The birth of a male sex chromosome in Atlantic herring
Credit: Nima Rafati.
The evolution of sex chromosomes is of crucial importance in biology as it stabilises the mechanism underlying sex determination and usually results in an equal sex ratio. An international team of scientists, led by researchers from Uppsala University, now reports that they have been able to reconstruct the birth of a male sex chromosome in the Atlantic herring. The male-specific region is tiny and contains only three genes: a sex-determining factor and two genes for sperm proteins. The study is published in PNAS.
It is hard to study the early evolution of sex chromosomes because it usually happened a long time ago and the sex-determining chromosomes usually rapidly degenerate and accumulate repetitive sequences. For instance, humans have an X/Y system of sex determination and the presence of Y determines male sex. The human Y chromosome, which was established more than 100 million years ago, evolved from a chromosome identical to the X chromosome but has since lost most of the genes present on X and is now only about a third the size of the X chromosome. The Atlantic herring also has an X/Y system but it is young and evolved much more recently. In the herring X and Y are almost identical in gene content, the only difference being that Y has three additional genes: a sex-determining factor (BMPR1BBY) and two sperm protein genes predicted to be essential for male fertility.
“The unique feature of this study is that we have been able to reconstruct the birth of a sex chromosome. The evolution of the herring Y chromosome in fact resembles the process when my son makes a construction with pieces of Lego,” says Nima Rafati, scientist at Uppsala University and first author on the paper.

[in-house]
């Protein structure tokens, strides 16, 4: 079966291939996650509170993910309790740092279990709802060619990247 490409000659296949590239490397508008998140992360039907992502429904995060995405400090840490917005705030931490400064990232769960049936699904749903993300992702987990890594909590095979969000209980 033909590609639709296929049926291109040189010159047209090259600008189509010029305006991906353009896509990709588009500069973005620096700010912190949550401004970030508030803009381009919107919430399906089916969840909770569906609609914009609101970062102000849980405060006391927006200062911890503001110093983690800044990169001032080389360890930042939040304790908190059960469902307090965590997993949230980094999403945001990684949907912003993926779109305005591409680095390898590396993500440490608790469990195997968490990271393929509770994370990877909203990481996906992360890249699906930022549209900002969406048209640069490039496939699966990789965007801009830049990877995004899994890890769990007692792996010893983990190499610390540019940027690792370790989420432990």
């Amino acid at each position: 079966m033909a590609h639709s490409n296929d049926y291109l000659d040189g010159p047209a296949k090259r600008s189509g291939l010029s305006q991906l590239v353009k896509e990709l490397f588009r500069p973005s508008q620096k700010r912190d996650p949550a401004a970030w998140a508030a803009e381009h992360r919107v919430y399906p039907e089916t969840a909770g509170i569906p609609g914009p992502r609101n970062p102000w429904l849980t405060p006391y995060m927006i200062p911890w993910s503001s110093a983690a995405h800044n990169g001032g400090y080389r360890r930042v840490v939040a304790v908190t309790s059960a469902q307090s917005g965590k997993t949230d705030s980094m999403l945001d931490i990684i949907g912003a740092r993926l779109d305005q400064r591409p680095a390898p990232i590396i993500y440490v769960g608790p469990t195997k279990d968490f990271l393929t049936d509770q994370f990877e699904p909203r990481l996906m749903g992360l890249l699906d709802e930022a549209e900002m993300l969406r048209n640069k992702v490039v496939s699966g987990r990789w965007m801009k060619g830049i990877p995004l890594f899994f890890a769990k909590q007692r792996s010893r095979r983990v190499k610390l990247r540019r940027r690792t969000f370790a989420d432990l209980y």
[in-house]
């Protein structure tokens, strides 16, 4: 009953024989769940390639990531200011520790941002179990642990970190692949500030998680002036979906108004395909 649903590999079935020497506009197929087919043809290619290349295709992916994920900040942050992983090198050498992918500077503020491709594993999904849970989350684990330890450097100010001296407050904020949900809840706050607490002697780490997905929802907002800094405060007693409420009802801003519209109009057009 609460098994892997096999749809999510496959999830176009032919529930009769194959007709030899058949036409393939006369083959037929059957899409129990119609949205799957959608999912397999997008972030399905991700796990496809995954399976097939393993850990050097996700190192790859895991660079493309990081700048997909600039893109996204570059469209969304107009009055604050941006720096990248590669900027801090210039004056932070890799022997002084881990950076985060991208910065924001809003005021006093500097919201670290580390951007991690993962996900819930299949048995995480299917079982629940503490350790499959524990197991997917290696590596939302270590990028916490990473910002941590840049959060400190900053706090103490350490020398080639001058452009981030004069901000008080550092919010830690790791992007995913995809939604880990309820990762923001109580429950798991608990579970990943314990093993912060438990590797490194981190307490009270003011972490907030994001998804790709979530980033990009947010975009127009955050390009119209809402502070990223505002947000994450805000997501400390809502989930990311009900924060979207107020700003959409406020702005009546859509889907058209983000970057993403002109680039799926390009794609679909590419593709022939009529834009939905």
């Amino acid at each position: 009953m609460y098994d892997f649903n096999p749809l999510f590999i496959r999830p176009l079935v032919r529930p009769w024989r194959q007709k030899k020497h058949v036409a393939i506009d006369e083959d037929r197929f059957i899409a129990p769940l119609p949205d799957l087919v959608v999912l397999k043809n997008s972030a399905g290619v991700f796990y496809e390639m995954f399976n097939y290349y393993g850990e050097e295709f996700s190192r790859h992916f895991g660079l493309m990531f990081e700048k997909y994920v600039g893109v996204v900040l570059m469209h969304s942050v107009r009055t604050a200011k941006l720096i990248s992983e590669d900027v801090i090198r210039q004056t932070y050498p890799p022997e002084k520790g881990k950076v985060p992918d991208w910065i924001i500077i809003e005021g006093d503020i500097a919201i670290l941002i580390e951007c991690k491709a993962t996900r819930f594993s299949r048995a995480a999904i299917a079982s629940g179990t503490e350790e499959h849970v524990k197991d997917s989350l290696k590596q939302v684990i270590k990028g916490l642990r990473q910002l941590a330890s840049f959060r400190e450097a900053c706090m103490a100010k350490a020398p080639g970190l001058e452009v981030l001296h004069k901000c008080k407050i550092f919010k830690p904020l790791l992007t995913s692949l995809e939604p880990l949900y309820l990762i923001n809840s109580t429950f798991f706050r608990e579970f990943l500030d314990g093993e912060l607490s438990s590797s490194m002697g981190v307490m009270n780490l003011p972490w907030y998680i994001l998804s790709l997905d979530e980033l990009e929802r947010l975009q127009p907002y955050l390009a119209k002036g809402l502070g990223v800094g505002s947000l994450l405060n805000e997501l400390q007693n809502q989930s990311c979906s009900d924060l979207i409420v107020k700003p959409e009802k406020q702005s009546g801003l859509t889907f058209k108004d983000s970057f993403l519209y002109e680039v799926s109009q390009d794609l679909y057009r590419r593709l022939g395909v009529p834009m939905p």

Two of the building blocks were formed when extra copies of two different genes emerged and were translocated to what became a male-specific region that cannot exchange genetic material with the X chromosome. This was followed by the incorporation of a third gene to the male-specific region and its loss from the X chromosome.
“The Y-specific gene BMPR1BBY is most certainly the sex-determining factor in Atlantic herring since it belongs to a family of proteins with a critical role in inducing the development of testis. The evolution of BMPR1BBY is a wonderful example of molecular evolution in action. It shows how random mutations and natural selection can ‘create’ a new gene,” says Amaury Herpin, scientist at INRAE, France’s new National Research Institute for Agriculture, Food and Environment, and one of the shared first authors.
BMPR1BBY contains about 50 mutations compared with the autosomal copy but it maintains its ability to promote testis development and has evolved an ability to act independently of some of the cofactor the autosomal copy requires. It therefore provides a shortcut to the induction of testis development.
“It has previously been proposed that the presence of a sex-determining factor is not sufficient for the evolution of a sex chromosome, it requires a close association between a sex-determining factor and one or more genes beneficial for that sex,” explains Manfred Schartl, professor at Würzburg University and one of the co-authors of the study. “This is exactly what the herring Y chromosome provides, a male-determining factor (BMPR1BBY) and two genes for sperm proteins predicted to be essential for male fertility.”
“We are now working on a follow-up study by making an assembly of the sprat genome. Sprat is a close relative to the herring and this analysis will allow us to make a more precise estimate of when this Y chromosome evolved, how stable it is and how rapidly it evolves,” says Professor Leif Andersson, Uppsala University, who led the study.
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